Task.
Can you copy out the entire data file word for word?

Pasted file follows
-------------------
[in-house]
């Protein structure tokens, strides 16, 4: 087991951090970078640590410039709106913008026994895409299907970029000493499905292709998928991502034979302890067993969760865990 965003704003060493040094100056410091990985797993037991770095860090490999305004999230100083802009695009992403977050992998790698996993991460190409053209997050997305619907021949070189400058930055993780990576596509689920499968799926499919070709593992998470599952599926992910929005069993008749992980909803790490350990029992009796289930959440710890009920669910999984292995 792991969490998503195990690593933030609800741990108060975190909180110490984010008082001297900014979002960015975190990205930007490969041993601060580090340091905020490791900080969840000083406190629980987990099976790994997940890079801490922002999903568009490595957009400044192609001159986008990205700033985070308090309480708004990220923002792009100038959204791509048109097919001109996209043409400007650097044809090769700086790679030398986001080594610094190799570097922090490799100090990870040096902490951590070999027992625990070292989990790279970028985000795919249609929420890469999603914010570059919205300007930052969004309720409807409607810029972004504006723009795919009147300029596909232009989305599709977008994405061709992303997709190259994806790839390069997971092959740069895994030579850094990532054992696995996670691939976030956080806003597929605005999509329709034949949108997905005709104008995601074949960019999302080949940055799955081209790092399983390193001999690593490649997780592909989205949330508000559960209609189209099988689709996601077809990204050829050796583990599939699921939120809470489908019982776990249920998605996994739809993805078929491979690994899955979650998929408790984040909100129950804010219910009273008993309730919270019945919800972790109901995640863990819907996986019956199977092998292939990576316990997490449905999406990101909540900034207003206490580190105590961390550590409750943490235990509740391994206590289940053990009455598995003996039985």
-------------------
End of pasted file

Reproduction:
[in-house]
């Protein structure tokens, strides 16, 4: 087991951090970078640590410039709106913008026994895409299907970029000493499905292709998928991502034979302890067993969760865990 965003704003060493040094100056410091990985797993037991770095860090490999305004999230100083802009695009992403977050992998790698996993991460190409053209997050997305619907021949070189400058930055993780990576596509689920499968799926499919070709593992998470599952599926992910929005069993008749992980909803790490350990029992009796289930959440710890009920669910999984292995 792991969490998503195990690593933030609800741990108060975190909180110490984010008082001297900014979002960015975190990205930007490969041993601060580090340091905020490791900080969840000083406190629980987990099976790994997940890079801490922002999903568009490595957009400044192609001159986008990205700033985070308090309480708004990220923002792009100038959204791509048109097919001109996209043409400007650097044809090769700086790679030398986001080594610094190799570097922090490799100090990870040096902490951590070999027992625990070292989990790279970028985000795919249609929420890469999603914010570059919205300007930052969004309720409807409607810029972004504006723009795919009147300029596909232009989305599709977008994405061709992303997709190259994806790839390069997971092959740069895994030579850094990532054992696995996670691939976030956080806003597929605005999509329709034949949108997905005709104008995601074949960019999302080949940055799955081209790092399983390193001999690593490649997780592909989205949330508000559960209609189209099988689709996601077809990204050829050796583990599939699921939120809470489908019982776990249920998605996994739809993805078929491979690994899955979650998929408790984040909100129950804010219910009273008993309730919270019945919800972790109901995640863990819907996986019956199977092998292939990576316990997490449905999406990101909540900034207003206490580190105590961390550590409750943490235990509740391994206590289940053990009455598995003996039985």